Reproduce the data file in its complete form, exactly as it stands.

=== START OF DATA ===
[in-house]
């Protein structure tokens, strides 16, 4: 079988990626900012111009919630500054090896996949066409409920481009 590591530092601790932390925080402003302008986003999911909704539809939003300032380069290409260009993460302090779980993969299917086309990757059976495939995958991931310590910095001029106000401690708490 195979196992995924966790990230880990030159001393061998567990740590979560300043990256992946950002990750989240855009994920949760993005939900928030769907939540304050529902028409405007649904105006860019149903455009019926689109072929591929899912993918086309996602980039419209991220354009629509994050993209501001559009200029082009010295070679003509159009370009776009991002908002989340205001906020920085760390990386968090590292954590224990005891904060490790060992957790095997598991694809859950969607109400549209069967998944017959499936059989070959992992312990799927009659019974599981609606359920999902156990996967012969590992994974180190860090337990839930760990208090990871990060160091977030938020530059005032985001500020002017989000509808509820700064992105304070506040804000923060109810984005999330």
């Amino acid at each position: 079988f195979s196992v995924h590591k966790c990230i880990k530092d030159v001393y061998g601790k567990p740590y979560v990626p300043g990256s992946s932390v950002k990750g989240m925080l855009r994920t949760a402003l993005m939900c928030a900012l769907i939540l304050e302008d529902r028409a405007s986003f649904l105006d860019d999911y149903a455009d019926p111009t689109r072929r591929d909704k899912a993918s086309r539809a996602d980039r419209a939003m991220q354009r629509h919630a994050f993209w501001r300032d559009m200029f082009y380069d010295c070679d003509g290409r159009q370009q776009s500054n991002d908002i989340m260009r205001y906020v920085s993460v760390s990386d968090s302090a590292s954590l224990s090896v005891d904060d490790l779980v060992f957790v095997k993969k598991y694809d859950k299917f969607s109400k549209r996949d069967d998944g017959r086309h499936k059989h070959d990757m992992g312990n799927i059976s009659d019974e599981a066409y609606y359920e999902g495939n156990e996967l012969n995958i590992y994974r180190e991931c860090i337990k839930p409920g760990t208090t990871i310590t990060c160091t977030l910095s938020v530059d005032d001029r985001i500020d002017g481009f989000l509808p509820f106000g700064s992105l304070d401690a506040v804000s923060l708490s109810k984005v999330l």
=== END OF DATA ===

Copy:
[in-house]
């Protein structure tokens, strides 16, 4: 079988990626900012111009919630500054090896996949066409409920481009 590591530092601790932390925080402003302008986003999911909704539809939003300032380069290409260009993460302090779980993969299917086309990757059976495939995958991931310590910095001029106000401690708490 195979196992995924966790990230880990030159001393061998567990740590979560300043990256992946950002990750989240855009994920949760993005939900928030769907939540304050529902028409405007649904105006860019149903455009019926689109072929591929899912993918086309996602980039419209991220354009629509994050993209501001559009200029082009010295070679003509159009370009776009991002908002989340205001906020920085760390990386968090590292954590224990005891904060490790060992957790095997598991694809859950969607109400549209069967998944017959499936059989070959992992312990799927009659019974599981609606359920999902156990996967012969590992994974180190860090337990839930760990208090990871990060160091977030938020530059005032985001500020002017989000509808509820700064992105304070506040804000923060109810984005999330």
């Amino acid at each position: 079988f195979s196992v995924h590591k966790c990230i880990k530092d030159v001393y061998g601790k567990p740590y979560v990626p300043g990256s992946s932390v950002k990750g989240m925080l855009r994920t949760a402003l993005m939900c928030a900012l769907i939540l304050e302008d529902r028409a405007s986003f649904l105006d860019d999911y149903a455009d019926p111009t689109r072929r591929d909704k899912a993918s086309r539809a996602d980039r419209a939003m991220q354009r629509h919630a994050f993209w501001r300032d559009m200029f082009y380069d010295c070679d003509g290409r159009q370009q776009s500054n991002d908002i989340m260009r205001y906020v920085s993460v760390s990386d968090s302090a590292s954590l224990s090896v005891d904060d490790l779980v060992f957790v095997k993969k598991y694809d859950k299917f969607s109400k549209r996949d069967d998944g017959r086309h499936k059989h070959d990757m992992g312990n799927i059976s009659d019974e599981a066409y609606y359920e999902g495939n156990e996967l012969n995958i590992y994974r180190e991931c860090i337990k839930p409920g760990t208090t990871i310590t990060c160091t977030l910095s938020v530059d005032d001029r985001i500020d002017g481009f989000l509808p509820f106000g700064s992105l304070d401690a506040v804000s923060l708490s109810k984005v999330l």